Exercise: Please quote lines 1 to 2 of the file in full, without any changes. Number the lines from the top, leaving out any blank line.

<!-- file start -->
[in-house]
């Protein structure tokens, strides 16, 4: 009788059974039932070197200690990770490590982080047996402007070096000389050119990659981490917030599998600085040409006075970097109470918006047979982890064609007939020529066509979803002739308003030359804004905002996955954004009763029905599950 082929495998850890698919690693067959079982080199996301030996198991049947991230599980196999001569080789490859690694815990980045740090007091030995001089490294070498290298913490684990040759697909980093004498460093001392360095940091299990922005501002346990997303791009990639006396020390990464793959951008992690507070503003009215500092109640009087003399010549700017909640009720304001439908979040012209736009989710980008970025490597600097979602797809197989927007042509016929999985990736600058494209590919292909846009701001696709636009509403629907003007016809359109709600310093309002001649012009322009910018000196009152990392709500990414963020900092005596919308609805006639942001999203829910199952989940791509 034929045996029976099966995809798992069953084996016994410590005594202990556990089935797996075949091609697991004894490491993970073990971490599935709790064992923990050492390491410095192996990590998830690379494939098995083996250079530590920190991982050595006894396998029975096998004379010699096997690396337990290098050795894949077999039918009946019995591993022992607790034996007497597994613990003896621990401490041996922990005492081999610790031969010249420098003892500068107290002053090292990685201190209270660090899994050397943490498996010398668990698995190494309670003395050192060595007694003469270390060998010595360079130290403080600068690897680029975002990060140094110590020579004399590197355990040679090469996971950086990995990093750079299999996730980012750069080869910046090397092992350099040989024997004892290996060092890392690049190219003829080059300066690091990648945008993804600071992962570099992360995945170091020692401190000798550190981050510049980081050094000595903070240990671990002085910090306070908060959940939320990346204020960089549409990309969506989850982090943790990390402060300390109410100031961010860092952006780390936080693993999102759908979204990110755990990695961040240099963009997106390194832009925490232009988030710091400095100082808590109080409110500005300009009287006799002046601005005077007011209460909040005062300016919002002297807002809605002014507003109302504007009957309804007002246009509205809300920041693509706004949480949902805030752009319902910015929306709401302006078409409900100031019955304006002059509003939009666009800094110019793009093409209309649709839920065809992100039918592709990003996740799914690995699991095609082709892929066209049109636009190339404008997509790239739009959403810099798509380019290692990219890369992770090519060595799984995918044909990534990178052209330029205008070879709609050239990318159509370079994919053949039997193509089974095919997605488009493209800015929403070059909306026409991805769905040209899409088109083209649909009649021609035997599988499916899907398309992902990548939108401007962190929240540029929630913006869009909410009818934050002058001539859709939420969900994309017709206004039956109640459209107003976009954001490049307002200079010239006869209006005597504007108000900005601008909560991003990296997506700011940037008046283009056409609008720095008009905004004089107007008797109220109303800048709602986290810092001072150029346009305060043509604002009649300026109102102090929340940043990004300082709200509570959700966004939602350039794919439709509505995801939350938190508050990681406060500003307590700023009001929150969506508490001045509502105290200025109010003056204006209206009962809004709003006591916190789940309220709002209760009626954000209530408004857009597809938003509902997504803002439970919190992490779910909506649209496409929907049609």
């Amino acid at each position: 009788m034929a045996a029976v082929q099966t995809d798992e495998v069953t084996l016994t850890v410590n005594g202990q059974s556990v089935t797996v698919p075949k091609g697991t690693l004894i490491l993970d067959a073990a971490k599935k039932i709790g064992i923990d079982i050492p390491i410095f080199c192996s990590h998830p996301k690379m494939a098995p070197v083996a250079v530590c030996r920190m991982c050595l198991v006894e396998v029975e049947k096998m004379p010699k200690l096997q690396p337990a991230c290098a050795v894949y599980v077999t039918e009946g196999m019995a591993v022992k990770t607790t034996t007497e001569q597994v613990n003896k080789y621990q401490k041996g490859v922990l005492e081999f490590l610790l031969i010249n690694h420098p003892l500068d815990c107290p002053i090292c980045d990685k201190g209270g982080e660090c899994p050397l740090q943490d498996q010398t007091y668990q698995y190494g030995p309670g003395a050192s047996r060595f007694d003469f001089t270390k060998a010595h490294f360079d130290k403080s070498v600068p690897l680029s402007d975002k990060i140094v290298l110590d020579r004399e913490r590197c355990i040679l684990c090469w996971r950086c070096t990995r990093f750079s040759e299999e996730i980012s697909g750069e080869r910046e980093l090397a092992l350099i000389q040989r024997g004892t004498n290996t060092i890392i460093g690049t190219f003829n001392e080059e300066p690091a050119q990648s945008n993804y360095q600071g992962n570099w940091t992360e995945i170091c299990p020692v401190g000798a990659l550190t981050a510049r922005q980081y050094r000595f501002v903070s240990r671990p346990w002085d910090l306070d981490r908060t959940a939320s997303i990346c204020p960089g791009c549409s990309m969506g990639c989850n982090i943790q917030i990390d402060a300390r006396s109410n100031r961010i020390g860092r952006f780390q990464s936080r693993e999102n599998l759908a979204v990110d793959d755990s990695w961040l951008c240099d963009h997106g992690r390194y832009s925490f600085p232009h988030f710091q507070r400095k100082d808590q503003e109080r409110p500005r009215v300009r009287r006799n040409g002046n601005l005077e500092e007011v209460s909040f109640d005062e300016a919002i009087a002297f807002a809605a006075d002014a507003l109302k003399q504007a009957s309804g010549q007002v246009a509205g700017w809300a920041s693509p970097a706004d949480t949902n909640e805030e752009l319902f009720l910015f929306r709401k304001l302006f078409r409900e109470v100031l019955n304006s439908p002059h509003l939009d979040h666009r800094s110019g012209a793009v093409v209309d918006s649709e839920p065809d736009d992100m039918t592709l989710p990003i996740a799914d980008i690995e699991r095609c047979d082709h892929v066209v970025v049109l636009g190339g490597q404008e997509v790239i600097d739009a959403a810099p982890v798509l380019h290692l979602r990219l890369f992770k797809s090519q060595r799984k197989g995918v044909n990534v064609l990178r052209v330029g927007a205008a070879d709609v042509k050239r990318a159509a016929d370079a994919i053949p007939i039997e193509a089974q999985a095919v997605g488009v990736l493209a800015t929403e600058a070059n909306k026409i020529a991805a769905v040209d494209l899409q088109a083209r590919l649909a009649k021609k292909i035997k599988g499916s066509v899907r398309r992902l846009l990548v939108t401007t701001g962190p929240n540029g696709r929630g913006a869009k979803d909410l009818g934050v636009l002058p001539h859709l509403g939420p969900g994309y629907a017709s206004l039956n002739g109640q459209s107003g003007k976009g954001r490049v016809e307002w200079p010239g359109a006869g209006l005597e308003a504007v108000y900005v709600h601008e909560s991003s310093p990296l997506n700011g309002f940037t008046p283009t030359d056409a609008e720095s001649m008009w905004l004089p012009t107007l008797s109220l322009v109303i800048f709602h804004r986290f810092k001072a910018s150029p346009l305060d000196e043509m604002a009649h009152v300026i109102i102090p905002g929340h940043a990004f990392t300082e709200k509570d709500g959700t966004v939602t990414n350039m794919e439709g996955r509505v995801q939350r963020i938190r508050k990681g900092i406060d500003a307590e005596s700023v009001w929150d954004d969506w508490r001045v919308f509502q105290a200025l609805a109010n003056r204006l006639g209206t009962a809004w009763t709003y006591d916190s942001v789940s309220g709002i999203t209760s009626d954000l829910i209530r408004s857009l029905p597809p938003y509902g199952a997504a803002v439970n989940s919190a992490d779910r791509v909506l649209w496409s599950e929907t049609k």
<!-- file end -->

[in-house]
């Protein structure tokens, strides 16, 4: 009788059974039932070197200690990770490590982080047996402007070096000389050119990659981490917030599998600085040409006075970097109470918006047979982890064609007939020529066509979803002739308003030359804004905002996955954004009763029905599950 082929495998850890698919690693067959079982080199996301030996198991049947991230599980196999001569080789490859690694815990980045740090007091030995001089490294070498290298913490684990040759697909980093004498460093001392360095940091299990922005501002346990997303791009990639006396020390990464793959951008992690507070503003009215500092109640009087003399010549700017909640009720304001439908979040012209736009989710980008970025490597600097979602797809197989927007042509016929999985990736600058494209590919292909846009701001696709636009509403629907003007016809359109709600310093309002001649012009322009910018000196009152990392709500990414963020900092005596919308609805006639942001999203829910199952989940791509 034929045996029976099966995809798992069953084996016994410590005594202990556990089935797996075949091609697991004894490491993970073990971490599935709790064992923990050492390491410095192996990590998830690379494939098995083996250079530590920190991982050595006894396998029975096998004379010699096997690396337990290098050795894949077999039918009946019995591993022992607790034996007497597994613990003896621990401490041996922990005492081999610790031969010249420098003892500068107290002053090292990685201190209270660090899994050397943490498996010398668990698995190494309670003395050192060595007694003469270390060998010595360079130290403080600068690897680029975002990060140094110590020579004399590197355990040679090469996971950086990995990093750079299999996730980012750069080869910046090397092992350099040989024997004892290996060092890392690049190219003829080059300066690091990648945008993804600071992962570099992360995945170091020692401190000798550190981050510049980081050094000595903070240990671990002085910090306070908060959940939320990346204020960089549409990309969506989850982090943790990390402060300390109410100031961010860092952006780390936080693993999102759908979204990110755990990695961040240099963009997106390194832009925490232009988030710091400095100082808590109080409110500005300009009287006799002046601005005077007011209460909040005062300016919002002297807002809605002014507003109302504007009957309804007002246009509205809300920041693509706004949480949902805030752009319902910015929306709401302006078409409900100031019955304006002059509003939009666009800094110019793009093409209309649709839920065809992100039918592709990003996740799914690995699991095609082709892929066209049109636009190339404008997509790239739009959403810099798509380019290692990219890369992770090519060595799984995918044909990534990178052209330029205008070879709609050239990318159509370079994919053949039997193509089974095919997605488009493209800015929403070059909306026409991805769905040209899409088109083209649909009649021609035997599988499916899907398309992902990548939108401007962190929240540029929630913006869009909410009818934050002058001539859709939420969900994309017709206004039956109640459209107003976009954001490049307002200079010239006869209006005597504007108000900005601008909560991003990296997506700011940037008046283009056409609008720095008009905004004089107007008797109220109303800048709602986290810092001072150029346009305060043509604002009649300026109102102090929340940043990004300082709200509570959700966004939602350039794919439709509505995801939350938190508050990681406060500003307590700023009001929150969506508490001045509502105290200025109010003056204006209206009962809004709003006591916190789940309220709002209760009626954000209530408004857009597809938003509902997504803002439970919190992490779910909506649209496409929907049609």